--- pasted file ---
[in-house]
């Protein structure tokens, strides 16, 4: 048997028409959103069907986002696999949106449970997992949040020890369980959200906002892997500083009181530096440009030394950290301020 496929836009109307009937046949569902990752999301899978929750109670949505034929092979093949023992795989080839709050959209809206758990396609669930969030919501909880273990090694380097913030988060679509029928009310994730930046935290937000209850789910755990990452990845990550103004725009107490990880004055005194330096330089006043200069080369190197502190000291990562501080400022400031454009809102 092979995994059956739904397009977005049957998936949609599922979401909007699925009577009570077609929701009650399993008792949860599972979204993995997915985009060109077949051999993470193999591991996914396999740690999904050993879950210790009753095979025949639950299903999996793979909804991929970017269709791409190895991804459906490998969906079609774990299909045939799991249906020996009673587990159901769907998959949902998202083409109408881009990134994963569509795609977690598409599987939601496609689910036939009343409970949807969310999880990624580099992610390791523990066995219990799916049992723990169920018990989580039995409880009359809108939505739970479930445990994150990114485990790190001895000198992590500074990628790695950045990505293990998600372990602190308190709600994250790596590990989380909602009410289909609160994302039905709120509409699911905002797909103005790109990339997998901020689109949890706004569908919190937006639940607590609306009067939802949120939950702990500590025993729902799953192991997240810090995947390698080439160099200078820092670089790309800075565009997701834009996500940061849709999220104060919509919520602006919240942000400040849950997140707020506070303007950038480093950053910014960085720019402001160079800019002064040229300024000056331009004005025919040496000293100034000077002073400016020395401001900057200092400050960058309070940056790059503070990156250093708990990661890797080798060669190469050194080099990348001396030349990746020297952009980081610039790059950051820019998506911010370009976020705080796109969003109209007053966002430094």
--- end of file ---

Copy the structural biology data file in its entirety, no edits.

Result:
[in-house]
């Protein structure tokens, strides 16, 4: 048997028409959103069907986002696999949106449970997992949040020890369980959200906002892997500083009181530096440009030394950290301020 496929836009109307009937046949569902990752999301899978929750109670949505034929092979093949023992795989080839709050959209809206758990396609669930969030919501909880273990090694380097913030988060679509029928009310994730930046935290937000209850789910755990990452990845990550103004725009107490990880004055005194330096330089006043200069080369190197502190000291990562501080400022400031454009809102 092979995994059956739904397009977005049957998936949609599922979401909007699925009577009570077609929701009650399993008792949860599972979204993995997915985009060109077949051999993470193999591991996914396999740690999904050993879950210790009753095979025949639950299903999996793979909804991929970017269709791409190895991804459906490998969906079609774990299909045939799991249906020996009673587990159901769907998959949902998202083409109408881009990134994963569509795609977690598409599987939601496609689910036939009343409970949807969310999880990624580099992610390791523990066995219990799916049992723990169920018990989580039995409880009359809108939505739970479930445990994150990114485990790190001895000198992590500074990628790695950045990505293990998600372990602190308190709600994250790596590990989380909602009410289909609160994302039905709120509409699911905002797909103005790109990339997998901020689109949890706004569908919190937006639940607590609306009067939802949120939950702990500590025993729902799953192991997240810090995947390698080439160099200078820092670089790309800075565009997701834009996500940061849709999220104060919509919520602006919240942000400040849950997140707020506070303007950038480093950053910014960085720019402001160079800019002064040229300024000056331009004005025919040496000293100034000077002073400016020395401001900057200092400050960058309070940056790059503070990156250093708990990661890797080798060669190469050194080099990348001396030349990746020297952009980081610039790059950051820019998506911010370009976020705080796109969003109209007053966002430094």